Dynamics of Agulhas Retroflection and Ring Formation in a Numerical Model. Part I: The Vorticity Balance

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  • 1 Rosenstiel School of Marine and Atmospheric Science, University of Miami, Miami, Florida
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Abstract

The Agulhas retroflection region of the wind-driven idealized South Atlantic–Indian Ocean model described by DeRuijter and Boudra is analyzed in detail. Here, in Part I, the physical mechanisms of the model retroflection are elucidated through illustration of Agulhas' vorticity balance among various experiments. In Part II, the ring formation process is described in terms of its vertical structure and the associated energy conversions.

A one-layer model demonstration shows that both inertia and internal friction may account for a partial retroflection where a linear, weakly viscous system has none. In the nonlinear, weakly viscous one-layer model, the retroflection is accomplished through a free inertial boundary layer, as suggested originally by De Ruijter. When stratification is introduced and baroclinicity increased, using the Bleck and Boudra quasi-isopycnic coordinate model with 2 or 3 layers, the stretching term exerts an increasing influence. With 40-km resolution, terms included so that the numerical model conserves potential vorticity become important as well. Both encourage retroflection of the fluid separating from Africa's trip. When grid spacing is halved, the importance of the extra conserving terms diminishes and the stretching term exerts an even greater influence. The importance of a substantial viscous stress curl along the coast of Africa, as provided by the no-slip condition, is illustrated through comparison with a slippery Africa experiment.

Finally, an experiment with a more realistic South Africa coastal geometry, giving a more realistic order of importance to βv in the separating Agulhas, is described. It is shown that the retroflection is still strong but that the associated recirculation is less intense. An interesting new aspect of the retroflection is the separation of the mean current core from the coast a few hundred kilometers upstream from the tip. The planetary vorticity advection term plays a smaller role along the coast. Viscous effects on the coastal side of the current are still strong, however, and are balanced primarily by stretching and relative vorticity advection. As the mean current passes Africa's tip, the sink of positive vorticity produced in the stretching and planetary vorticity advection terms is left behind, and the Agulhas turns eastward. These results support the notion, advanced by De Ruijter and Boudra, that the change in the vorticity balance at separation leads to the model retroflection, and they point to the increasing importance of the divergent component of flow in the vorticity balance as more realism is introduced.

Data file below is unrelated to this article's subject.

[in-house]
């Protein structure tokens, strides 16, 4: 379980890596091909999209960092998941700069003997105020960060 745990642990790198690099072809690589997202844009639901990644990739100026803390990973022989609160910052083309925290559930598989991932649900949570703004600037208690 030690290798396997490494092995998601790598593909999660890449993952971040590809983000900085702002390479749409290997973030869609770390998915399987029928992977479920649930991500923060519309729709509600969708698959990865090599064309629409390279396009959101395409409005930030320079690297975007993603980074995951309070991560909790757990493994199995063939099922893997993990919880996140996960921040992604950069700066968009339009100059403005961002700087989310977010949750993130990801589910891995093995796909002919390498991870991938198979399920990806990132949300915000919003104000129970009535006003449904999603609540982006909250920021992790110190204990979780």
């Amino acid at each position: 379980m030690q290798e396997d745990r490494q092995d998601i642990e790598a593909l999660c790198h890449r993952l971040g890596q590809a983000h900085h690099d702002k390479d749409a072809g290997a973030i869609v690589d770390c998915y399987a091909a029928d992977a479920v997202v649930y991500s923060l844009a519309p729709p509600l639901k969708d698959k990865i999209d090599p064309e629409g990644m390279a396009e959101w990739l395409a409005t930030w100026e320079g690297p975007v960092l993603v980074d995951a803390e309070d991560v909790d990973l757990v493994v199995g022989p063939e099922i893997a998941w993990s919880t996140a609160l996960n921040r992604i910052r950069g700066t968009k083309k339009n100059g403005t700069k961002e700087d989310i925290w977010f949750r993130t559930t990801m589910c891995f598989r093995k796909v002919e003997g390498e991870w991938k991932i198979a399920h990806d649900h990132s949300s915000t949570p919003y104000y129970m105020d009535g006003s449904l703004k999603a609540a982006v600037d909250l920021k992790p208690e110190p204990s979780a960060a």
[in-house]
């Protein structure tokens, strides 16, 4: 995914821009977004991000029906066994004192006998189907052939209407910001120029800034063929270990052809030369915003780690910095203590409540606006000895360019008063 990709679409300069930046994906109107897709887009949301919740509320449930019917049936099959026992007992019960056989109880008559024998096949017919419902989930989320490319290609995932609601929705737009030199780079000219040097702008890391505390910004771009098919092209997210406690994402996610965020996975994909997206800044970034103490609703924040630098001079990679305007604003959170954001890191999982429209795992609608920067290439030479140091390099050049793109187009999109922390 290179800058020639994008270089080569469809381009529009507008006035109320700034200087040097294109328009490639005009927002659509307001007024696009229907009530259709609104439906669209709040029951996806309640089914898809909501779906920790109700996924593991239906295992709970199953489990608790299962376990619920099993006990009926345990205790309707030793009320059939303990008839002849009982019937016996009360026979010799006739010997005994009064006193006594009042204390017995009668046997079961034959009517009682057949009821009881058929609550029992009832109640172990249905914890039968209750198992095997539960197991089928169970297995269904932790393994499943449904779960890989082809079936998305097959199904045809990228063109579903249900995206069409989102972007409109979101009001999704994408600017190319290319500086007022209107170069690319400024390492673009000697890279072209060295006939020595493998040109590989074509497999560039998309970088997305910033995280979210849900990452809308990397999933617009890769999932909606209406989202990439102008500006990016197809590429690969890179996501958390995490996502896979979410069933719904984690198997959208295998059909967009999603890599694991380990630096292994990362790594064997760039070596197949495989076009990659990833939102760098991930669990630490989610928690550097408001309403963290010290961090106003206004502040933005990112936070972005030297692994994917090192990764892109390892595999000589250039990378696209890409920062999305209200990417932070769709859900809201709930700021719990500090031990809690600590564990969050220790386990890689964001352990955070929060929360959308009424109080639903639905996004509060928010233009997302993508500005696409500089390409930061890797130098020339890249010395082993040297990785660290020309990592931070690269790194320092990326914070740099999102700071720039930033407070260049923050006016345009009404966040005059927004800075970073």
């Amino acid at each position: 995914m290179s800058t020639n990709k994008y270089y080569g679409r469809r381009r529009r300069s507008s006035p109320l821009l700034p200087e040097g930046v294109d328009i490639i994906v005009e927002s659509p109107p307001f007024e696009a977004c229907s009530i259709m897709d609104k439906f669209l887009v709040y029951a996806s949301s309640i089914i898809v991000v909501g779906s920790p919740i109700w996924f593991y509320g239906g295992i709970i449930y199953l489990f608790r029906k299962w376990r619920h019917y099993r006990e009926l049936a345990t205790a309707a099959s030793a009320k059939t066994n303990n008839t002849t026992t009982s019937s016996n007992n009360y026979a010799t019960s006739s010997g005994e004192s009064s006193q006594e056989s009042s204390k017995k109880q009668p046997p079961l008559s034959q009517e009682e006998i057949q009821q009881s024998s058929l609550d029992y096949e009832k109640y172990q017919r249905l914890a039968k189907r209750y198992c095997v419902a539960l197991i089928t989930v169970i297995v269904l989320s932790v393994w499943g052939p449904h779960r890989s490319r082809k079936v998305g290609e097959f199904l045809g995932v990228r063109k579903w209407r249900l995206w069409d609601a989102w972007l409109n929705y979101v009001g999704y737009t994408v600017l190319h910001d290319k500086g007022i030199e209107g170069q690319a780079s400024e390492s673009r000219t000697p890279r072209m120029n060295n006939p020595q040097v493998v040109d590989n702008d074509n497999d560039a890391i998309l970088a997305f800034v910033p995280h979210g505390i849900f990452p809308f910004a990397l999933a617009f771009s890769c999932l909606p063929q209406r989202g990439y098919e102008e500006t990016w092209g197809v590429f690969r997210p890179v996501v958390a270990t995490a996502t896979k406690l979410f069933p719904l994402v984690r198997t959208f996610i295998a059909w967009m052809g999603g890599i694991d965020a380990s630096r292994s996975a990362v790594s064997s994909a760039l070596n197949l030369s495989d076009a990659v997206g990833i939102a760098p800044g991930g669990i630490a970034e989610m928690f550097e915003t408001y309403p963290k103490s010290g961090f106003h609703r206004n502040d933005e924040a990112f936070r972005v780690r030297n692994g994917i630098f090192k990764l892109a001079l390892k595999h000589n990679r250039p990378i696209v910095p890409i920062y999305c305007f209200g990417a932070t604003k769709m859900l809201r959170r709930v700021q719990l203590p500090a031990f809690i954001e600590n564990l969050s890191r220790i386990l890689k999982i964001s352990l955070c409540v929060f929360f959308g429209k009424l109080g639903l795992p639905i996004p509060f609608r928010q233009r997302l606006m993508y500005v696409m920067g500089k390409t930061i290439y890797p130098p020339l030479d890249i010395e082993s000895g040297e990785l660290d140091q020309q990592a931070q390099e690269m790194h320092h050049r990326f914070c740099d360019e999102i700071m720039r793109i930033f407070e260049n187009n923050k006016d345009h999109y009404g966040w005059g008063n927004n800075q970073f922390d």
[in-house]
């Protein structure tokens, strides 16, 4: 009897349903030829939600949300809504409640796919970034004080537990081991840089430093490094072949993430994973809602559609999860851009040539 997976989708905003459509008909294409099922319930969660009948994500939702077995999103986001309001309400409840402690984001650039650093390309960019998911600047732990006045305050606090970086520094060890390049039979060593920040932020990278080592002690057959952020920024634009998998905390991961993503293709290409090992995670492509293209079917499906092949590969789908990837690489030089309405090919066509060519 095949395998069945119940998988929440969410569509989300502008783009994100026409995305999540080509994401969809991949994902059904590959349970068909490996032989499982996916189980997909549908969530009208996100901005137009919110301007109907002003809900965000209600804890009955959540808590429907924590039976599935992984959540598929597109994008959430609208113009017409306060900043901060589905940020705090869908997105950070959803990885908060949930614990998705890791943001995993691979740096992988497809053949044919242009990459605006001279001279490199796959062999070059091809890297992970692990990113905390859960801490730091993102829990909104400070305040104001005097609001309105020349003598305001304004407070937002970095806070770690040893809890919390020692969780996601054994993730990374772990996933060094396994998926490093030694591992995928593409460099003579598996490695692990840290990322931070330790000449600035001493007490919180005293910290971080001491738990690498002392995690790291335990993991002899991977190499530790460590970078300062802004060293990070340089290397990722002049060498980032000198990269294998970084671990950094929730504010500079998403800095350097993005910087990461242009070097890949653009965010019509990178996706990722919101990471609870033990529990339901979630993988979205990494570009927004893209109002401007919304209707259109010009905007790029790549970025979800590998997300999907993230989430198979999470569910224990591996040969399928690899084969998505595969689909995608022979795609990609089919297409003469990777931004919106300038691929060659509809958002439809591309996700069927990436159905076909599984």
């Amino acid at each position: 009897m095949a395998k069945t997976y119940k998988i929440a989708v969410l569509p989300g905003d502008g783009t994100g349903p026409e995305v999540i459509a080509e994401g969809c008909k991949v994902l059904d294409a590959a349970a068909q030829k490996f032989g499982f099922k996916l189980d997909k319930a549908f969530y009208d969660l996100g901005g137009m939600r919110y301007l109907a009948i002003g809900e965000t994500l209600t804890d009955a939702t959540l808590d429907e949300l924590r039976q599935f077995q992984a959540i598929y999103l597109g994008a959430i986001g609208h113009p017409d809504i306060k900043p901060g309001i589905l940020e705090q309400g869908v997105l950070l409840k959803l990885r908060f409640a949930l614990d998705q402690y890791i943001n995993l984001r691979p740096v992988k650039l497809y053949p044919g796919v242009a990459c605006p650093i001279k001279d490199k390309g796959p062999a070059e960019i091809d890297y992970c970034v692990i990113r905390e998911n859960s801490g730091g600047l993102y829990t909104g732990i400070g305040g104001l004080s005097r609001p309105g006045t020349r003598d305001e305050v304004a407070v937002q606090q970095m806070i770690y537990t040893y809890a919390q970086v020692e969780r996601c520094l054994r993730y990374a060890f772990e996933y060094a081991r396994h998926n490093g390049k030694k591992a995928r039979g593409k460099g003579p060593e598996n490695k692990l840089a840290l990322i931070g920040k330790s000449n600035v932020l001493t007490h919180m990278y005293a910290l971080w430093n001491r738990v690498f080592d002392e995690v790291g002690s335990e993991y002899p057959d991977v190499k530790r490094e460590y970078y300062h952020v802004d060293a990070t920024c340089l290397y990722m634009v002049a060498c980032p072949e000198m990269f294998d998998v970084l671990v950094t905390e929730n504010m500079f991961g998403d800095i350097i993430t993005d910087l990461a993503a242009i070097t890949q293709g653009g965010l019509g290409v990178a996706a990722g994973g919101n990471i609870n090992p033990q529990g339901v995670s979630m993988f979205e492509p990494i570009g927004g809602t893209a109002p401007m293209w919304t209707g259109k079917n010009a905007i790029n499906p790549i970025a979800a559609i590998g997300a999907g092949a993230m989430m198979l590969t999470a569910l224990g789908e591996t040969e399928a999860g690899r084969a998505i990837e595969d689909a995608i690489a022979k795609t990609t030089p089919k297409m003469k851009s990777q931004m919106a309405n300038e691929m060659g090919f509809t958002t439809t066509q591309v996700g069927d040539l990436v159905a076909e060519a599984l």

Abstract

The Agulhas retroflection region of the wind-driven idealized South Atlantic–Indian Ocean model described by DeRuijter and Boudra is analyzed in detail. Here, in Part I, the physical mechanisms of the model retroflection are elucidated through illustration of Agulhas' vorticity balance among various experiments. In Part II, the ring formation process is described in terms of its vertical structure and the associated energy conversions.

A one-layer model demonstration shows that both inertia and internal friction may account for a partial retroflection where a linear, weakly viscous system has none. In the nonlinear, weakly viscous one-layer model, the retroflection is accomplished through a free inertial boundary layer, as suggested originally by De Ruijter. When stratification is introduced and baroclinicity increased, using the Bleck and Boudra quasi-isopycnic coordinate model with 2 or 3 layers, the stretching term exerts an increasing influence. With 40-km resolution, terms included so that the numerical model conserves potential vorticity become important as well. Both encourage retroflection of the fluid separating from Africa's trip. When grid spacing is halved, the importance of the extra conserving terms diminishes and the stretching term exerts an even greater influence. The importance of a substantial viscous stress curl along the coast of Africa, as provided by the no-slip condition, is illustrated through comparison with a slippery Africa experiment.

Finally, an experiment with a more realistic South Africa coastal geometry, giving a more realistic order of importance to βv in the separating Agulhas, is described. It is shown that the retroflection is still strong but that the associated recirculation is less intense. An interesting new aspect of the retroflection is the separation of the mean current core from the coast a few hundred kilometers upstream from the tip. The planetary vorticity advection term plays a smaller role along the coast. Viscous effects on the coastal side of the current are still strong, however, and are balanced primarily by stretching and relative vorticity advection. As the mean current passes Africa's tip, the sink of positive vorticity produced in the stretching and planetary vorticity advection terms is left behind, and the Agulhas turns eastward. These results support the notion, advanced by De Ruijter and Boudra, that the change in the vorticity balance at separation leads to the model retroflection, and they point to the increasing importance of the divergent component of flow in the vorticity balance as more realism is introduced.

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